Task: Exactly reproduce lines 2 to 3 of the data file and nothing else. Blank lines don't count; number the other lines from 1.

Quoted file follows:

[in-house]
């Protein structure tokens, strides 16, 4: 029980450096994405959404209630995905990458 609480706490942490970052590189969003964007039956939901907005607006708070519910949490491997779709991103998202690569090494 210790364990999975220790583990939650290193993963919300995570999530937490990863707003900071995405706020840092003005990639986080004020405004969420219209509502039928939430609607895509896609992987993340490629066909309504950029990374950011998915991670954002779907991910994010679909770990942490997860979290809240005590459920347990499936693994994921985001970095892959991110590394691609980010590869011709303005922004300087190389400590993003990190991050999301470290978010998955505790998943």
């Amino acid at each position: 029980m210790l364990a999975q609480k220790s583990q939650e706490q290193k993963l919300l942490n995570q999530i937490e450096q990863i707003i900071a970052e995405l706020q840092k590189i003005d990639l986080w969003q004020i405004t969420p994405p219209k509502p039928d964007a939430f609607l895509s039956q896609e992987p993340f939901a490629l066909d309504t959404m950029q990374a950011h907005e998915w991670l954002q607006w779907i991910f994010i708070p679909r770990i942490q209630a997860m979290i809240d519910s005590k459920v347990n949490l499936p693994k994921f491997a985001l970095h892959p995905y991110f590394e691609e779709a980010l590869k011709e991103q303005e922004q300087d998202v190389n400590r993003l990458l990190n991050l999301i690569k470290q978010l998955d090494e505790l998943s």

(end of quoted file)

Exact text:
């Protein structure tokens, strides 16, 4: 029980450096994405959404209630995905990458 609480706490942490970052590189969003964007039956939901907005607006708070519910949490491997779709991103998202690569090494 210790364990999975220790583990939650290193993963919300995570999530937490990863707003900071995405706020840092003005990639986080004020405004969420219209509502039928939430609607895509896609992987993340490629066909309504950029990374950011998915991670954002779907991910994010679909770990942490997860979290809240005590459920347990499936693994994921985001970095892959991110590394691609980010590869011709303005922004300087190389400590993003990190991050999301470290978010998955505790998943």
């Amino acid at each position: 029980m210790l364990a999975q609480k220790s583990q939650e706490q290193k993963l919300l942490n995570q999530i937490e450096q990863i707003i900071a970052e995405l706020q840092k590189i003005d990639l986080w969003q004020i405004t969420p994405p219209k509502p039928d964007a939430f609607l895509s039956q896609e992987p993340f939901a490629l066909d309504t959404m950029q990374a950011h907005e998915w991670l954002q607006w779907i991910f994010i708070p679909r770990i942490q209630a997860m979290i809240d519910s005590k459920v347990n949490l499936p693994k994921f491997a985001l970095h892959p995905y991110f590394e691609e779709a980010l590869k011709e991103q303005e922004q300087d998202v190389n400590r993003l990458l990190n991050l999301i690569k470290q978010l998955d090494e505790l998943s």